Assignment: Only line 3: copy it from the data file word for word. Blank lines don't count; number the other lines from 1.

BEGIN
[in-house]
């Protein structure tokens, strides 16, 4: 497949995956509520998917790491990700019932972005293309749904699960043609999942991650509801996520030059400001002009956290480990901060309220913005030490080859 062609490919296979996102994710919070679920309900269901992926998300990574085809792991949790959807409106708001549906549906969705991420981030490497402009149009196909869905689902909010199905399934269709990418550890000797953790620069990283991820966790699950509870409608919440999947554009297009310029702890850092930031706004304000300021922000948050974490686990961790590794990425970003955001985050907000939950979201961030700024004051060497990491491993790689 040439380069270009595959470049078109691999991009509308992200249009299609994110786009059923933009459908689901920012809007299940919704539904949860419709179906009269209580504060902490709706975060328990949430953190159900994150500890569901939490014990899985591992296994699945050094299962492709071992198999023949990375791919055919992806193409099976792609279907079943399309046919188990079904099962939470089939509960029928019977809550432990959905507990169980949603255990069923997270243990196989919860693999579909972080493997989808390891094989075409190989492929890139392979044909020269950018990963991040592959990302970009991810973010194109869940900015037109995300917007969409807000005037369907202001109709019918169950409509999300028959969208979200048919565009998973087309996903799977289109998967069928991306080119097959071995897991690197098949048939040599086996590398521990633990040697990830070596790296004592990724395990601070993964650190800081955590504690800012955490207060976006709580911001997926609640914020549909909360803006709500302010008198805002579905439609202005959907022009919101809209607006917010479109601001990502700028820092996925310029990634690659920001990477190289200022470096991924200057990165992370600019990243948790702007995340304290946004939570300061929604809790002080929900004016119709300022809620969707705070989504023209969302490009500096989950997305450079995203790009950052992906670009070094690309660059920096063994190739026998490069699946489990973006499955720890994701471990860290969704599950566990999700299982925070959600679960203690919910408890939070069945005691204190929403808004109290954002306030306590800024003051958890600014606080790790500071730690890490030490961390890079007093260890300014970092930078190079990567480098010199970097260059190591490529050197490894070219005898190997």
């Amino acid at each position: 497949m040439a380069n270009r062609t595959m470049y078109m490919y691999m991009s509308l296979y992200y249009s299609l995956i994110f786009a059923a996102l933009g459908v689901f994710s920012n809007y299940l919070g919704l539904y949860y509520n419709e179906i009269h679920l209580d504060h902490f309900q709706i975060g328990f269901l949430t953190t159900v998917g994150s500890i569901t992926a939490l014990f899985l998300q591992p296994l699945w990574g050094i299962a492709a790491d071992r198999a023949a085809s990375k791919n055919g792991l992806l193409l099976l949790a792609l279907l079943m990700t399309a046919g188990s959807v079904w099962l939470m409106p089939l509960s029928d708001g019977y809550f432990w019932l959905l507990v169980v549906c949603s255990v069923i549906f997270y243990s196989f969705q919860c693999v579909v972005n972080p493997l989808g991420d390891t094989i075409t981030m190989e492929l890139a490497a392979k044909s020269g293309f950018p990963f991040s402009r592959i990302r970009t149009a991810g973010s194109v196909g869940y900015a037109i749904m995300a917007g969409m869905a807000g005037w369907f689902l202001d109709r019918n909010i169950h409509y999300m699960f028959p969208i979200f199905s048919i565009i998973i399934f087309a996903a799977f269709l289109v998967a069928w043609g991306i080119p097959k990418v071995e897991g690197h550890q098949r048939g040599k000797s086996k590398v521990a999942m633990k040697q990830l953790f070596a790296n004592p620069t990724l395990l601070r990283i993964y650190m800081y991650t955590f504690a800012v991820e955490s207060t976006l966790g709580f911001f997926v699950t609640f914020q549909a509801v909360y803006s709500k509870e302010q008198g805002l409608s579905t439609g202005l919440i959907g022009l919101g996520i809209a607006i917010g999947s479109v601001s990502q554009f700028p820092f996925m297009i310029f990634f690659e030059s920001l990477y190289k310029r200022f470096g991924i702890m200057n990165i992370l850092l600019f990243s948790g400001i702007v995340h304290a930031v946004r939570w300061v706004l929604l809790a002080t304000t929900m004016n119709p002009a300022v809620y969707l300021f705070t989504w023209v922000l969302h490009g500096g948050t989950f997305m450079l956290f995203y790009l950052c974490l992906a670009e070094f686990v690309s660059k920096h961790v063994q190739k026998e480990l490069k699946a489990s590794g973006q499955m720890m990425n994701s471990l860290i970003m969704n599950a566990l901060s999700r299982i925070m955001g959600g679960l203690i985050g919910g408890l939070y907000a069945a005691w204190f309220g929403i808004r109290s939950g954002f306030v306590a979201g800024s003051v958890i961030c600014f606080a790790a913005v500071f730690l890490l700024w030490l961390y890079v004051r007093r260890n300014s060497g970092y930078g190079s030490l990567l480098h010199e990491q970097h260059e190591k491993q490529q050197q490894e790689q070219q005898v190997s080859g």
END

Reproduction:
């Amino acid at each position: 497949m040439a380069n270009r062609t595959m470049y078109m490919y691999m991009s509308l296979y992200y249009s299609l995956i994110f786009a059923a996102l933009g459908v689901f994710s920012n809007y299940l919070g919704l539904y949860y509520n419709e179906i009269h679920l209580d504060h902490f309900q709706i975060g328990f269901l949430t953190t159900v998917g994150s500890i569901t992926a939490l014990f899985l998300q591992p296994l699945w990574g050094i299962a492709a790491d071992r198999a023949a085809s990375k791919n055919g792991l992806l193409l099976l949790a792609l279907l079943m990700t399309a046919g188990s959807v079904w099962l939470m409106p089939l509960s029928d708001g019977y809550f432990w019932l959905l507990v169980v549906c949603s255990v069923i549906f997270y243990s196989f969705q919860c693999v579909v972005n972080p493997l989808g991420d390891t094989i075409t981030m190989e492929l890139a490497a392979k044909s020269g293309f950018p990963f991040s402009r592959i990302r970009t149009a991810g973010s194109v196909g869940y900015a037109i749904m995300a917007g969409m869905a807000g005037w369907f689902l202001d109709r019918n909010i169950h409509y999300m699960f028959p969208i979200f199905s048919i565009i998973i399934f087309a996903a799977f269709l289109v998967a069928w043609g991306i080119p097959k990418v071995e897991g690197h550890q098949r048939g040599k000797s086996k590398v521990a999942m633990k040697q990830l953790f070596a790296n004592p620069t990724l395990l601070r990283i993964y650190m800081y991650t955590f504690a800012v991820e955490s207060t976006l966790g709580f911001f997926v699950t609640f914020q549909a509801v909360y803006s709500k509870e302010q008198g805002l409608s579905t439609g202005l919440i959907g022009l919101g996520i809209a607006i917010g999947s479109v601001s990502q554009f700028p820092f996925m297009i310029f990634f690659e030059s920001l990477y190289k310029r200022f470096g991924i702890m200057n990165i992370l850092l600019f990243s948790g400001i702007v995340h304290a930031v946004r939570w300061v706004l929604l809790a002080t304000t929900m004016n119709p002009a300022v809620y969707l300021f705070t989504w023209v922000l969302h490009g500096g948050t989950f997305m450079l956290f995203y790009l950052c974490l992906a670009e070094f686990v690309s660059k920096h961790v063994q190739k026998e480990l490069k699946a489990s590794g973006q499955m720890m990425n994701s471990l860290i970003m969704n599950a566990l901060s999700r299982i925070m955001g959600g679960l203690i985050g919910g408890l939070y907000a069945a005691w204190f309220g929403i808004r109290s939950g954002f306030v306590a979201g800024s003051v958890i961030c600014f606080a790790a913005v500071f730690l890490l700024w030490l961390y890079v004051r007093r260890n300014s060497g970092y930078g190079s030490l990567l480098h010199e990491q970097h260059e190591k491993q490529q050197q490894e790689q070219q005898v190997s080859g």